The Federal Trade Commission testified today before the Senate Banking, Housing and Urban Affairs Committee that enforcement of the Fair Credit Reporting Act (FCRA) remains a top priority, and outlined the agency’s efforts to educate consumers and businesses about the law’s requirements.
Testifying on behalf of the Commission at a hearing on credit bureaus and the FCRA, Maneesha Mithal, Associate Director of the FTC’s Division of Privacy and Identity Protection, noted that the Commission has played a key role in the implementation, enforcement, and interpretation of the FCRA since its enactment in 1970. The FCRA requires consumer reporting agencies to follow reasonable procedures to ensure they only provide consumer report information to those with a “permissible purpose” for receiving it; to maintain reasonable procedures to ensure the maximum possible accuracy of the information; and to allow consumers to dispute and correct information in their consumer reports. In the last decade, the FTC has brought more than 30 actions to enforce the FCRA against consumer reporting agencies, users of consumer reports, and furnishers of information to consumer reporting agencies.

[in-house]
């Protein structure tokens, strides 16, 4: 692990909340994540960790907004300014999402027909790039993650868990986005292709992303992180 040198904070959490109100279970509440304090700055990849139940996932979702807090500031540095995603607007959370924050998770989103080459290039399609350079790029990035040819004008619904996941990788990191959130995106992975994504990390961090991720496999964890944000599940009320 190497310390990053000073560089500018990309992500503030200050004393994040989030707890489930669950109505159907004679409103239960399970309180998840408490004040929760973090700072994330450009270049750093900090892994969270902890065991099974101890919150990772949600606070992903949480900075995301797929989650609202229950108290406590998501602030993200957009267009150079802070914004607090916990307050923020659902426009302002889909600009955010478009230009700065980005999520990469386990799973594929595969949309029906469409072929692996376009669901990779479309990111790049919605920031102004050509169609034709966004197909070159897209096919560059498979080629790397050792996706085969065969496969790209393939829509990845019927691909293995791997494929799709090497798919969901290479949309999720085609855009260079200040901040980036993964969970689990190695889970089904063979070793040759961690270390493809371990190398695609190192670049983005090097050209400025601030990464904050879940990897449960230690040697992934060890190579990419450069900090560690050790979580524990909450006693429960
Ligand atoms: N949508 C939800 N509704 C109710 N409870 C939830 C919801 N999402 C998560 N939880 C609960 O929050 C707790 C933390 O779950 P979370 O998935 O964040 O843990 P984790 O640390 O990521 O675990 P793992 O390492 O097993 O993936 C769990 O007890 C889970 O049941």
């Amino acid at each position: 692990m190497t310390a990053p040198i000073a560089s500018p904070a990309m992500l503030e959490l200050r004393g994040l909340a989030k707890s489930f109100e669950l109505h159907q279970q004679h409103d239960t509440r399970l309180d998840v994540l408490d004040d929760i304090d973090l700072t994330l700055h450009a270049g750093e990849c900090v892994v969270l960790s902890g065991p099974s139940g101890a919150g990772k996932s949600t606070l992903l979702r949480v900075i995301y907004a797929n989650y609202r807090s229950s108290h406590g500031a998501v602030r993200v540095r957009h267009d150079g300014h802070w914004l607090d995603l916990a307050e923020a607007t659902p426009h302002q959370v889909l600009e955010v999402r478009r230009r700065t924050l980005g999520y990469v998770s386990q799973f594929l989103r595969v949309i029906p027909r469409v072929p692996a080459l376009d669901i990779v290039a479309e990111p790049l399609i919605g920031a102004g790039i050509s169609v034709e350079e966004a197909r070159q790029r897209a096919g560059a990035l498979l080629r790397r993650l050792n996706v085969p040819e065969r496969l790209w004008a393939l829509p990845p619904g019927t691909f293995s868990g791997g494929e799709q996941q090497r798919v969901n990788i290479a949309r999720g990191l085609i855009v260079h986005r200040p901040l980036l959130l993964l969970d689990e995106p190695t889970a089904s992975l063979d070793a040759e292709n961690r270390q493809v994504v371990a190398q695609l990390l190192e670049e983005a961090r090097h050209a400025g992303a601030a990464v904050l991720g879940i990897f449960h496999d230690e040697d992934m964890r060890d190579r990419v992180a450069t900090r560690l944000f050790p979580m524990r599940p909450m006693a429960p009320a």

The Commission also continues to educate consumers and businesses on their respective rights and obligations under the FCRA, according to the testimony. This includes publishing guidance for those who report information about consumers to consumer reporting agencies, such as Consumer Reports: What Information Furnishers Need to Know. Additionally, Credit and Your Consumer Rights provides consumers with an overview of credit, explains their legal rights, and offers practical tips to help solve credit problems.
The FTC testimony also outlined the agency’s efforts to protect consumer privacy and promote data security. The FTC has brought more than 60 law enforcement actions against companies that allegedly engaged in unreasonable data security practices. The Commission also creates and disseminates consumer education material to alert consumers about data security issues, the testimony explained. In addition, the FTC provides extensive guidance to businesses about how to protect the data in their care and understand what practices violate the laws the FTC enforces. This includes resources such as the Start with Security and Stick with Security initiatives, and the Protecting Personal Information: A Guide for Business.
The Commission vote approving the testimony and its inclusion in the formal record was 5-0.
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